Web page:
When the defroster mode switch 35D and the dehumidifying switch 39 as well as the air flow amount setting switch 37 on the control panel 4 are turned on by a passenger, the refrigeration cycle 3 performs the dehumidifying operation and the face-side door 19 closes the face-side air outlet 16 (i.e., opens the air inlet side of the heating heat-exchanger 15).

In the refrigeration cycle 3, the gaseous refrigerant compressed by the refrigerant compressor 25 into a high temperature and high pressure state flows into the heating heat-exchanger 15 and condenses by exchanging heat with the air passing through the heating heat-exchanger 15. The refrigerant flowing out from the heating heat-exchanger 15 flows into the exterior heat-exchanger 26 through the electromagnetic valve 30 and liquifies by exchanging heat with the exterior air blown off from the exterior electric fan 34 in the exterior heat-exchanger 26. The liquified refrigerant is reduced in pressure by the pressure reducer device 29 and flows into the cooling heat-exchanger 14. Flowing through the cooling heat-exchanger 14, the refrigerant evaporates by exchanging heat with the air blown off from the blower unit 1. The gaseous refrigerant thus evaporated is sucked into the refrigerant compressor 25 after flowing into the accumulator 27. The refrigerant flow in this dehumidifying operation is shown by an arrow D in FIG. 1.

The air flowing in the duct 2 is heated again by the heating heat-exchanger 15 after being cooled and dehumidified by the cooling heat-exchanger 14. Thus, warm air with low humidity is blown off from the defroster air outlet 17 to restrict clouding on the front windshield glass.

According to this embodiment, as the face-side air outlet 16 is disposed between the cooling heat-exchanger 14 and the heating heat-exchanger 15, the air inlet side of the heating heat-exchanger 15 can be shut off at the time of cooling operation by the face-side door 19 which opens and closes the face-side air outlet 16. Thus, the air cooled by the cooling heat-exchanger 14 at the time of cooling operation can be blown off from the face-side air outlet 16 into the vehicle compartment without passing the heating heat-exchanger 15. As a result, as the air flow resistance in the duct 2 can be reduced greatly at the time of face-side operation mode, the electric power consumption of the blower unit 1 which requires a large amount of air flow for the cooling operation.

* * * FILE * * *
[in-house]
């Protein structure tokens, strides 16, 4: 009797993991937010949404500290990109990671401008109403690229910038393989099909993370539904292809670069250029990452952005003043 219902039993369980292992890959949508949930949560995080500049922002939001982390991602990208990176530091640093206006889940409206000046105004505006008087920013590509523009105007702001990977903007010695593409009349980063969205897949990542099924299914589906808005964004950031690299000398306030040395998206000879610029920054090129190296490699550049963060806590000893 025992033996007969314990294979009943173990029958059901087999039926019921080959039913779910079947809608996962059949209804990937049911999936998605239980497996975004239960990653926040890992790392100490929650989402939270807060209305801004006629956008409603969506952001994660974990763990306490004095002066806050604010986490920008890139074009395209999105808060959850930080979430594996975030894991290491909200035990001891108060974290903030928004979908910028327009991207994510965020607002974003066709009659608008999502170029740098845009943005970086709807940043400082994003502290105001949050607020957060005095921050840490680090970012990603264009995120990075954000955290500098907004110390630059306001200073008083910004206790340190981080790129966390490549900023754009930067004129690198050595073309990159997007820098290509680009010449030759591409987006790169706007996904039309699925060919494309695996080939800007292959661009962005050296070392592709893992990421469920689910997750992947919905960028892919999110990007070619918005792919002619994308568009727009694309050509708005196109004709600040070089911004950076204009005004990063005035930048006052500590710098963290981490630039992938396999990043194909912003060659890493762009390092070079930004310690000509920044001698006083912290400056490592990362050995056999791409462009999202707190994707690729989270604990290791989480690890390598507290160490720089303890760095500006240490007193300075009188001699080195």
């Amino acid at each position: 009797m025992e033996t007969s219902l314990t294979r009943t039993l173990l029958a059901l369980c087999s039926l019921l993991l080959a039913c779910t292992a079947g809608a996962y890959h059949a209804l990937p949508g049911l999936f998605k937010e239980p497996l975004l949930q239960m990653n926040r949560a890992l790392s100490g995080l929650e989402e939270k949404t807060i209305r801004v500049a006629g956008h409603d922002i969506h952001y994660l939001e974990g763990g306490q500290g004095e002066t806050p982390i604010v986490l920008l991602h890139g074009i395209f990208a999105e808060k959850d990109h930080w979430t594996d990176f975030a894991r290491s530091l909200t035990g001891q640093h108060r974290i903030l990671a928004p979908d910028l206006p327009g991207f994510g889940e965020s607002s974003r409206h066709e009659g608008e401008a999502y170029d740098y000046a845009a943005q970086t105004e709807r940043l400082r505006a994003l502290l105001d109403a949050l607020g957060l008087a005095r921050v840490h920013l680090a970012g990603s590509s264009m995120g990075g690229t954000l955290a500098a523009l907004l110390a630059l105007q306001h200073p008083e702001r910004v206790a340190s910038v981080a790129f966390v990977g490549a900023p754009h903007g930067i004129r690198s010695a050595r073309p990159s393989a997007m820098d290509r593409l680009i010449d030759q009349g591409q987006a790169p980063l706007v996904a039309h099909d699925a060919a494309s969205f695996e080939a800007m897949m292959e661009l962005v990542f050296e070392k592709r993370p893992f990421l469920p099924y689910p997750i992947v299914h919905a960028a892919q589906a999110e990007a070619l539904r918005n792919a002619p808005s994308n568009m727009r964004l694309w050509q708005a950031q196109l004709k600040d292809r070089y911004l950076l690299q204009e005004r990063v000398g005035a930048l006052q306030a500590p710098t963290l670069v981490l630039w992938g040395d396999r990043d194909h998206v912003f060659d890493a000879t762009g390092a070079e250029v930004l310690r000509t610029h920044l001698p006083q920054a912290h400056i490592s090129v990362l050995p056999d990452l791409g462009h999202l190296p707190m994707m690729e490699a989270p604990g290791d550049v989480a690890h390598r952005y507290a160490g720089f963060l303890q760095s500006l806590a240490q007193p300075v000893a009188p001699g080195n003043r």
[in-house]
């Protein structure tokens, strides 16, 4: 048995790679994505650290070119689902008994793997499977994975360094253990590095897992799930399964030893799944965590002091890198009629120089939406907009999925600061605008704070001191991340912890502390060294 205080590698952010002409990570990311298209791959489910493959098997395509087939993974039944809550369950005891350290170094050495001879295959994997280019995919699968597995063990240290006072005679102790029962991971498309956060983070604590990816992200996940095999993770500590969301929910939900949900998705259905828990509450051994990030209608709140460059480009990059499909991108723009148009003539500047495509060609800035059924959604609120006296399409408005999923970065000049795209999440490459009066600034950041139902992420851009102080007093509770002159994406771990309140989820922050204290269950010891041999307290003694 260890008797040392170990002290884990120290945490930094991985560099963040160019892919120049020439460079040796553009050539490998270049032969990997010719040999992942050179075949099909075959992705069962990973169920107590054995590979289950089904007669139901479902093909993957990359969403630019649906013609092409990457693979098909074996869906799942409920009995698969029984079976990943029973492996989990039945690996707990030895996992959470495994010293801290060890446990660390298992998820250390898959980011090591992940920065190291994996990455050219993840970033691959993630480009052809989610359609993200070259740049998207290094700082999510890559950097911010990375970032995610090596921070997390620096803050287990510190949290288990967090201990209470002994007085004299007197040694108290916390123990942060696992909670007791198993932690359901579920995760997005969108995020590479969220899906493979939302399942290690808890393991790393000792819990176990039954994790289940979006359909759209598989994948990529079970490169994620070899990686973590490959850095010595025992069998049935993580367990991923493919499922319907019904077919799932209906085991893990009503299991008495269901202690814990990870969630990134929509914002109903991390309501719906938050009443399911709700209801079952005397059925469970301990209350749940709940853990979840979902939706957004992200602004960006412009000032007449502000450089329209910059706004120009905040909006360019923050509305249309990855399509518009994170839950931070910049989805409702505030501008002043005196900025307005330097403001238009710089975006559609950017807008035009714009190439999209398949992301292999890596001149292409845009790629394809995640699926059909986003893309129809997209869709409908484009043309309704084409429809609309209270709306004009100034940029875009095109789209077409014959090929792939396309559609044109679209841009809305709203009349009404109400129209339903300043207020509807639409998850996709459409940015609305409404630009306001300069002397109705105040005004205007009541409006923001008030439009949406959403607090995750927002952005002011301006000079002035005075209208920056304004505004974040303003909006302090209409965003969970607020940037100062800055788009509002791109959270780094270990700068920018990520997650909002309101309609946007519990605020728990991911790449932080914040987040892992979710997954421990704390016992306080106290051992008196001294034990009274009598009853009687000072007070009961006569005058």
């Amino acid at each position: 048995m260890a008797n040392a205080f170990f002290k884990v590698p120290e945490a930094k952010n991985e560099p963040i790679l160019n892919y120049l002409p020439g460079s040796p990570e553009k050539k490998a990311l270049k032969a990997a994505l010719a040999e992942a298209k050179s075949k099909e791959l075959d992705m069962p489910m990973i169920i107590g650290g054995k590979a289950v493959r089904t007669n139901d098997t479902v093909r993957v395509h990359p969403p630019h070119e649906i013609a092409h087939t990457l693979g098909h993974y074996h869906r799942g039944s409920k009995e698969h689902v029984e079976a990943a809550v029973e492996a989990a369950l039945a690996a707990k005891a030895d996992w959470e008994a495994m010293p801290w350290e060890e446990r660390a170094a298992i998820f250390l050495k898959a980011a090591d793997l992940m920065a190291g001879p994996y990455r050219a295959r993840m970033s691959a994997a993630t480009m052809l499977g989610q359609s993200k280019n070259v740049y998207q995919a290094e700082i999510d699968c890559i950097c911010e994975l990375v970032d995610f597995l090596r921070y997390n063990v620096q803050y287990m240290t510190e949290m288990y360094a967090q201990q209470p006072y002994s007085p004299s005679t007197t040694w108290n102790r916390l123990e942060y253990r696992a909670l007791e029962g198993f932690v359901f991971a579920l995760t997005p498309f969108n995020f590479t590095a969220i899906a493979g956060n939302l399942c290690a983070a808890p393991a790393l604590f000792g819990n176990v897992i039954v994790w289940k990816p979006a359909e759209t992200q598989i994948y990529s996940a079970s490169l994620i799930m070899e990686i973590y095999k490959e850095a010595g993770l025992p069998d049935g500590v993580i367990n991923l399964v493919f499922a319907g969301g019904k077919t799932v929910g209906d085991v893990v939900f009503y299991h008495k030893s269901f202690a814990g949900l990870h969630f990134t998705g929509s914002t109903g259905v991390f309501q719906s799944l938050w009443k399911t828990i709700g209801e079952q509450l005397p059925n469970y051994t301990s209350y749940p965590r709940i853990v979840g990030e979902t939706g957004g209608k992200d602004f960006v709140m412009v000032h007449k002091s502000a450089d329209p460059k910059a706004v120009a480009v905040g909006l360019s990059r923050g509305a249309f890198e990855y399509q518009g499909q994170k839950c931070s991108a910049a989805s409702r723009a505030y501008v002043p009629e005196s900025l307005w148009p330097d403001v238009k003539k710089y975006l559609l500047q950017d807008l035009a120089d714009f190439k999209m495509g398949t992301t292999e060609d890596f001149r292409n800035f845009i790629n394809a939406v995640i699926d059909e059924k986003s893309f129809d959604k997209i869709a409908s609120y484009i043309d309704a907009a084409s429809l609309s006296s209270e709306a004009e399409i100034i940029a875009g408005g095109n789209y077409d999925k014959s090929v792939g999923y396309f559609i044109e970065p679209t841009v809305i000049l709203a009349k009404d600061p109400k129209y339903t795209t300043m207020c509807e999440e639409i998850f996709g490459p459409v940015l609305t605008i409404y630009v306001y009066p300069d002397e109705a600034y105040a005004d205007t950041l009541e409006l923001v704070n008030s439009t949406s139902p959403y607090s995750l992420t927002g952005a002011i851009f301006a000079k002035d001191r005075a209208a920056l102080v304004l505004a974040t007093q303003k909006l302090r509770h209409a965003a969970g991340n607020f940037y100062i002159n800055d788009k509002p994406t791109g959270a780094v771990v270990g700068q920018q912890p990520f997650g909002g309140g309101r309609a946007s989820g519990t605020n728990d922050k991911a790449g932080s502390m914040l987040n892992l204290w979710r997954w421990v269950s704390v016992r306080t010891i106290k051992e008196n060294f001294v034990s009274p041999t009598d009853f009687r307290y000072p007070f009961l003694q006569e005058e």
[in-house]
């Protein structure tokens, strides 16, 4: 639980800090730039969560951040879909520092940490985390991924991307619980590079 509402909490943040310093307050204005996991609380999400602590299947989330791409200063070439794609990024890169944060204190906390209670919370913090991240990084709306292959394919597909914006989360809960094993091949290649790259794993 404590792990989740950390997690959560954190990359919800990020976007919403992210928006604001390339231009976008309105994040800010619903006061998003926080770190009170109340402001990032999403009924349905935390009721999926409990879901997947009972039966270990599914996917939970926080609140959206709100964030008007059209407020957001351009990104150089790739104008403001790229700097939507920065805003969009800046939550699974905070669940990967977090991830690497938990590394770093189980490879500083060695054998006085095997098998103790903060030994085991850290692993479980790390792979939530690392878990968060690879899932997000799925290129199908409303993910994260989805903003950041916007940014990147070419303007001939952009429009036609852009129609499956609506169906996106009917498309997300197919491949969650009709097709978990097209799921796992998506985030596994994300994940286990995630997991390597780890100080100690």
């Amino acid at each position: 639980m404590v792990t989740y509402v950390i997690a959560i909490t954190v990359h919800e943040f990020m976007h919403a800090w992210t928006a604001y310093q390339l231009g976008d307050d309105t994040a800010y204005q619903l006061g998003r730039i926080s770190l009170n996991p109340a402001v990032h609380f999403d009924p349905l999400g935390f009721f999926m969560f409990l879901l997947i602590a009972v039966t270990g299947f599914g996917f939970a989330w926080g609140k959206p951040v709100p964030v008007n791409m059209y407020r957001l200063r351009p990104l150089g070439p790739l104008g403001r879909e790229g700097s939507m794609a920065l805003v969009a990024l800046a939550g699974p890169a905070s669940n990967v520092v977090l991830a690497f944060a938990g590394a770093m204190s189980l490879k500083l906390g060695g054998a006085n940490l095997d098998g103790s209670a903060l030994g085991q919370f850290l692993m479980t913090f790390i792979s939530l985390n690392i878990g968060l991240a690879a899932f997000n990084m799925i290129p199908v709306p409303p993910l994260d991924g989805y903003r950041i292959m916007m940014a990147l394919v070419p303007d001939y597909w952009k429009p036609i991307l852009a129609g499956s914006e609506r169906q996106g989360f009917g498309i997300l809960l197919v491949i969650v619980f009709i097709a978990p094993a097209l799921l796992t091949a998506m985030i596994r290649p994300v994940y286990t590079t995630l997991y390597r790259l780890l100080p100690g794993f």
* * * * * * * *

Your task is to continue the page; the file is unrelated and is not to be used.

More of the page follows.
Further, as the air inlet side of the heating heat-exchanger 15 can be shut off at the time of the cooling operation by the face-side door 19, the refrigerant flowing through the heating heat-exchanger 15 need not be shut off. That is, even in the case that the refrigerant under high temperature and high pressure recirculates through the heating heat-exchanger 15 at the time of cooling operation, the warm air heated by the heating heat-exchanger 15 will not flow from the face-side air outlet 16 into the vehicle compartment and hence cooling will not be deteriorated. For this reason, no refrigerant switching means such as a four-way valve is necessitated and the number of components can be reduced with the simplification of a piping path which the refrigerant flows. Further, as the face-side door 19 is used for both opening and closing the face-side air outlet and opening and closing the air passage of the heating heat-exchanger 15, no opening/closing means is necessitated separately for opening and closing the air passage of the heating heat-exchanger 15. This reduction in the number of components results in cost reduction.

Further, the air conditioning apparatus according to this embodiment has the first air passage 23 capable of taking in the exterior air into the duct 2 and the second air passage 24 taking in only the interior air, so that the air flowing in the first air passage 23 is blown off mainly from the defroster air outlet 17 and the air flowing in the second air passage 24 is blown off mainly from the foot-side air outlet 18. As a result, at the time of heating operation, the vehicle compartment interior air having a relatively high temperature is sucked into the second air passage 24 and heated by the heating heat-exchanger 15 so that it may be blown off from the foot-side air outlet 18 toward the feet of the passenger. This reduces the heating load. In addition, the vehicle compartment exterior air having a relatively low humidity is sucked into the first air passage 23 and heated so that it may be blown off from the defroster air outlet 17 toward the front windshield glass to reduce the clouding on the front windshield glass.

(Second Embodiment)

In this embodiment, as shown in FIGS. 5A and 5B, the first fan 7 and the second fan 8 are driven by separate blower motors 9A and 9B, respectively.